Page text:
As Crisis of Corporate Media Mounts, IFJ Calls for New Deal
As Crisis of Corporate Media Mounts, IFJ Calls for New Deal for India’s Journalists
The International Federation of Journalists (IFJ) and partners in the South Asia Media Solidarity Network (SAMSN) are deeply alarmed at the mounting job losses in the Indian media, as an economic slowdown rapidly turns into all-out recession.
SAMSN partners in India report that beginning August 16, no fewer than 350 employees of the highly diversified media group Network 18, were handed letters of termination. The layoffs are believed to affect well over a quarter of the total employee strength of the media group’s news broadcast subsidiary, TV 18.
The Delhi Union of Journalists (DUJ), a unit of the IFJ-affiliated Indian Journalists’ Union (IJU) has described the mass layoffs as the application of “jungle law” and called on regulatory authorities to intervene and stop the haemorrhage of jobs.
The National Union of Journalists of India (NUJ-I) another IFJ affiliate, has condemned the layoffs as “arbitrary and unwarranted”.
The purported objective of cutting personnel costs to deal with a profit crunch, the NUJ-I says, does not stand scrutiny, since Network 18 has put in place “a huge hierarchy” in the management space, where a major share of the wages and salaries budget is allocated. Nobody within this unproductive hierarchy of managers is being retrenched, the NUJ-I points out.
Senior managers within Network 18 have been unavailable for comment and employees targeted in the recent layoffs are reluctant to speak out for fear of losing the modest compensation packages they have been promised.
Network 18 through TV 18, owns a number of TV broadcast channels, including the English-language CNN-IBN, the Hindi-language IBN 7 and the Marathi-language IBN-Lokmat. It also controls the business focused channels CNBC-TV 18 in English and CNBC Awaaz in Hindi.
Network 18 was promoted in 1996 as a private limited company with interests in finance. It was taken public and listed on the Indian stock markets in 2006. Early in 2007, it acquired its current identity after an issue of shares at INR (Indian Rupees) 312 on face value of INR 5.
Following the travails of the global financial meltdown, the main Network 18 promoter, Raghav Bahl, secured early in 2012, a personal loan of INR 40 billion from India’s largest corporate enterprise, Reliance Industries Ltd (RIL), for cutting some of his company’s debt and funding a merger with Eenadu Television (ETV), a major multi-lingual broadcaster based in the southern Indian city of Hyderabad.
It was widely believed then, that this would be precursor to an aggressive move by Network 18 into the convergence space, since RIL, headed by billionaire Mukesh Ambani, shortly afterwards signed a deal with Reliance Infocomm, headed by his brother Anil Ambani, to carry media content over the 120,000 kilometre long fibre-optic network controlled by the latter.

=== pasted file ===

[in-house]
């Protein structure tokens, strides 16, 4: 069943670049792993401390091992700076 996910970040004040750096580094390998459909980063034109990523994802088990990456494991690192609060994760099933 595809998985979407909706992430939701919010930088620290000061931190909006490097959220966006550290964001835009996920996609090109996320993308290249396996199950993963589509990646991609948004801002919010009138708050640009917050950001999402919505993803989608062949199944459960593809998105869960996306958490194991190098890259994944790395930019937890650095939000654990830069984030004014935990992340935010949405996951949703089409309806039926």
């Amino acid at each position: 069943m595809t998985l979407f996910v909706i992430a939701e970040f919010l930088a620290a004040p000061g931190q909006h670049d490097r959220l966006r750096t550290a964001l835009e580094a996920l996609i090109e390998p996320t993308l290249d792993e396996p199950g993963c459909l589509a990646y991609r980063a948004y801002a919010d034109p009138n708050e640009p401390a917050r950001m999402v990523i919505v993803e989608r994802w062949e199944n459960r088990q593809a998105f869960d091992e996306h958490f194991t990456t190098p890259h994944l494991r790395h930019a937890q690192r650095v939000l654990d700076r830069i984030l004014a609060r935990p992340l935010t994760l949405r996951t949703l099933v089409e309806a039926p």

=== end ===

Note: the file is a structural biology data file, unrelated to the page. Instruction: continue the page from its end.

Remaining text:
RIL had a subsidiary called
Reliance Jio in place for implementing its ambitions in
telecom, but in June 2013, put plans to launch
“fourth-generation” (or 4G) telecom services on hold.
The premium placed on Network 18 media content diminished
rapidly after this decision.
The decision to integrate newsrooms of the various media operations of Network 18 came soon afterwards. And a mass dismissal of staff followed.
The IFJ and SAMSN join partners in India in sharply condemning these arbitrary decisions by the Network 18 management, which follow a pattern set in recent times.
According to the DUJ, the Outlook group recently laid off an estimated one hundred and thirty-five employees after closing down Indian editions of a number of lifestyle magazines it was publishing on franchise arrangements with international media groups.
New Delhi Television (NDTV), India’s first major privately-owned news broadcaster, which benefited from a number of concessions in its early years, has announced plans to cut back business coverage with inevitable consequences in job losses.
“We recognize that times are hard for Indian media enterprises, given the shrinkage of the advertisement support that underwrote the massive expansion since 2004”, said the IFJ Asia Pacific.
“We have to underline though, that very few among the new entities that appeared on the Indian media scene since 2004 showed any regard for the fundamentals of responsible journalism and were rather, focused almost obsessively on capturing a competitive share of the booming advertising market”.
“Media expansion in India has been thoroughly unregulated in this time, with entry requirements being non-existent and basic norms being disregarded, such as the preservation of diversity and the prevention of monopolies”.
“To make journalists the scapegoats at a time when these calculations of the corporate media have proven hollow, is to evade accountability for a sequence of miscued business decisions that put the public interest last”.
“We call for a more humane approach towards the current crisis which preserves the Indian media as a space where the diversity of voices in the country is truly represented and corporate profit is not the sole objective”.